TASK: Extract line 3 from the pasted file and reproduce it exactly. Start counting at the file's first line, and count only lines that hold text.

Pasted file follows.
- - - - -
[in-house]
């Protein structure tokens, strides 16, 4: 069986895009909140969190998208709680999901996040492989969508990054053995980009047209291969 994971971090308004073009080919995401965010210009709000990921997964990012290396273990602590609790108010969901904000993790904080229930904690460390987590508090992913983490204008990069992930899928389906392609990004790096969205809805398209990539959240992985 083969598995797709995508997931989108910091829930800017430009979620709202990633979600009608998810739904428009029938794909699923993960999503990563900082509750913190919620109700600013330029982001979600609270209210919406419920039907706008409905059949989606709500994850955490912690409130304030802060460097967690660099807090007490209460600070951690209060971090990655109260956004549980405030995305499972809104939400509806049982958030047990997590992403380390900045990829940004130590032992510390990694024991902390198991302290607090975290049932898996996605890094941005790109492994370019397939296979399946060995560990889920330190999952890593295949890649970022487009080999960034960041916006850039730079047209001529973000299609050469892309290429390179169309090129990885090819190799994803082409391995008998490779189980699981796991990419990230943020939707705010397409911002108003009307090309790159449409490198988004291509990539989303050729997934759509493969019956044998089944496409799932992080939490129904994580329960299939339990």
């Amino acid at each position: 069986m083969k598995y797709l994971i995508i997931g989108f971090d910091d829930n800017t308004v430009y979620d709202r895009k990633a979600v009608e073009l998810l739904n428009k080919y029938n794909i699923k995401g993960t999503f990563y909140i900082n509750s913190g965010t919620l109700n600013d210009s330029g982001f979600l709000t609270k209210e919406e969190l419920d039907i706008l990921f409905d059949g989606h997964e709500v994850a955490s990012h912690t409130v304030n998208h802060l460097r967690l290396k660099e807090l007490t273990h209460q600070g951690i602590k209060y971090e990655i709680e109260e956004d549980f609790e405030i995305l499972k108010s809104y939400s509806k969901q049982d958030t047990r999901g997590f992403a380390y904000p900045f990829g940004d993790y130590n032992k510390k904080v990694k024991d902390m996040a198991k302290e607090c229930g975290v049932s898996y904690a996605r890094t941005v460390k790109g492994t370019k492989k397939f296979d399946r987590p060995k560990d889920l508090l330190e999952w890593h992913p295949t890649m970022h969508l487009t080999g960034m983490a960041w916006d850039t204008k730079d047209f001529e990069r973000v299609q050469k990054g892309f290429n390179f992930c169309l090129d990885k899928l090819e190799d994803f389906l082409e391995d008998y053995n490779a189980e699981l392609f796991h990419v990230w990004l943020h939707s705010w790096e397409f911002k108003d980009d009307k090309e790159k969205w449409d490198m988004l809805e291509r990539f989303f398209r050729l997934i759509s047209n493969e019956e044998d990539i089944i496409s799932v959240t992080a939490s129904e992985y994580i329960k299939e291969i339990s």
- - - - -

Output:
């Amino acid at each position: 069986m083969k598995y797709l994971i995508i997931g989108f971090d910091d829930n800017t308004v430009y979620d709202r895009k990633a979600v009608e073009l998810l739904n428009k080919y029938n794909i699923k995401g993960t999503f990563y909140i900082n509750s913190g965010t919620l109700n600013d210009s330029g982001f979600l709000t609270k209210e919406e969190l419920d039907i706008l990921f409905d059949g989606h997964e709500v994850a955490s990012h912690t409130v304030n998208h802060l460097r967690l290396k660099e807090l007490t273990h209460q600070g951690i602590k209060y971090e990655i709680e109260e956004d549980f609790e405030i995305l499972k108010s809104y939400s509806k969901q049982d958030t047990r999901g997590f992403a380390y904000p900045f990829g940004d993790y130590n032992k510390k904080v990694k024991d902390m996040a198991k302290e607090c229930g975290v049932s898996y904690a996605r890094t941005v460390k790109g492994t370019k492989k397939f296979d399946r987590p060995k560990d889920l508090l330190e999952w890593h992913p295949t890649m970022h969508l487009t080999g960034m983490a960041w916006d850039t204008k730079d047209f001529e990069r973000v299609q050469k990054g892309f290429n390179f992930c169309l090129d990885k899928l090819e190799d994803f389906l082409e391995d008998y053995n490779a189980e699981l392609f796991h990419v990230w990004l943020h939707s705010w790096e397409f911002k108003d980009d009307k090309e790159k969205w449409d490198m988004l809805e291509r990539f989303f398209r050729l997934i759509s047209n493969e019956e044998d990539i089944i496409s799932v959240t992080a939490s129904e992985y994580i329960k299939e291969i339990s």